Playhouse at the same place, the Malga Sella alm.
Our favorite food place in the area: the Vecchio Mulino in Pozza di Fassa. Fantastic food and kids friendly garden.
Leonie exploring the playground in the Conca del Ciampac high mountain park.
Feeding the locals.
Swing with a view.
Training never stops...
...until it does.
A bunch of riders stopped at the playground to have food at the local restaurant. Leonie petted the horses. And to my great pride critized the dilettantish knots used to tie them up.
Lukas' first week in a tent. We can't put him in a proper sleeping bag yet, because he'll just slide in all the way. But this compromise worked very well.
Going down after climbing the Cinque Torri. Chairlifts with little wiggly kids are a special experience.

As our farewell trip we took the families up the Lagazuoi mountain. This is a historic site that preserved some of the trenches and tunnels from WWI. The Austrians and Italians battled it out high up in the mountains in impossible circumstances. Shooting artillery and sniper rifles at one another. But also intentionally triggering avalanches on the enemy and blowing up entire mountain tops. Over the years they dug in and built some crazy infrastructure to sustain and protect themselves high up in the mountains. We hiked down one such tunnel: a circular staircase climbing some 600 meters of altitude. Dark and wet with low ceilings and high steps from rough cut stone. Leonie made a great effort to climb this on her own. The steps often reached as high as her hips. She had to give up eventually and I ended up carrying both kids: Lukas on my back, Leonie in my arms, while ducking the low ceiling and trying not to slip on the mud. This way daddy got some exercise even on a non-climbing day ;-)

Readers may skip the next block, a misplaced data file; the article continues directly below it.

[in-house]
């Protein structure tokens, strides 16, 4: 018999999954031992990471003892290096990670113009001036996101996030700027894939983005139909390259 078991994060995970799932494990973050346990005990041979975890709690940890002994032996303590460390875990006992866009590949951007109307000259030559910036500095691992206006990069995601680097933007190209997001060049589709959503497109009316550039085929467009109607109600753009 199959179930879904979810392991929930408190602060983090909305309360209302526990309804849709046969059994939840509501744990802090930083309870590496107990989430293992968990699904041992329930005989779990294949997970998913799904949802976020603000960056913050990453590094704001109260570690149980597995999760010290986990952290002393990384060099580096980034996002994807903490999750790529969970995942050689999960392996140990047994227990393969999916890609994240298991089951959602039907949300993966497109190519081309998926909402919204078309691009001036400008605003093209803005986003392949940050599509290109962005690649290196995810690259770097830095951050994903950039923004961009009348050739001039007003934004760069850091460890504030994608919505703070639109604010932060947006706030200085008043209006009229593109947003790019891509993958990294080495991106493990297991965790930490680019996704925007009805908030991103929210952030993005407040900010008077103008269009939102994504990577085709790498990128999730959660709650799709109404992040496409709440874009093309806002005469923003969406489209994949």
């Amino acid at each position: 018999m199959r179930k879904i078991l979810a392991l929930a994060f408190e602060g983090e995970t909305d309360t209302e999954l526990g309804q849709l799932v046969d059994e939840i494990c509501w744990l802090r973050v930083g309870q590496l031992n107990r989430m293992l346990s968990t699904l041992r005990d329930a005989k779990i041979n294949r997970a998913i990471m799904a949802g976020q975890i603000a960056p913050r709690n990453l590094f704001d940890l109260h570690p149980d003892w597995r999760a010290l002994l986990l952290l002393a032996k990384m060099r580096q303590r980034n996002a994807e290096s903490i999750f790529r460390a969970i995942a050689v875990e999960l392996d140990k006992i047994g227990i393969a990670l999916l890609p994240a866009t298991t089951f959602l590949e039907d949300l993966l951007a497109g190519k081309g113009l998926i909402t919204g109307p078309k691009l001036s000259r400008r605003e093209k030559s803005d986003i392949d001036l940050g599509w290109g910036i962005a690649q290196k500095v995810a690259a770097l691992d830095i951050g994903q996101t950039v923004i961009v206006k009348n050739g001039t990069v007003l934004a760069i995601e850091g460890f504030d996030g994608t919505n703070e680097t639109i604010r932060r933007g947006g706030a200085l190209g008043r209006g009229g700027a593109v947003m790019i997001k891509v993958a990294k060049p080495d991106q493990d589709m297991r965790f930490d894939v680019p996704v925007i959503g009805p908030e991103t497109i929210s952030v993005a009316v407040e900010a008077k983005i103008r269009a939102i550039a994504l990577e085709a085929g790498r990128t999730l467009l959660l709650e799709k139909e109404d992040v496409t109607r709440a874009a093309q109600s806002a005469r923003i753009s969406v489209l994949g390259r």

On the Lagazuoi.
Leonie scaling the lookout.
Starting the WWI trail down the mountain.
Old trenches.
I guess they weren't really built for three year olds.
Into the darkness they went.
One of the many windows to take pot shots at the enemy and ventilate the tunnels. Some of these were entirely without any protections and open directly into the vertical mountain face. Luckily Leonie was very responsible about not leaning out too far.
Exposed trails.
"Tschüss Schafe!"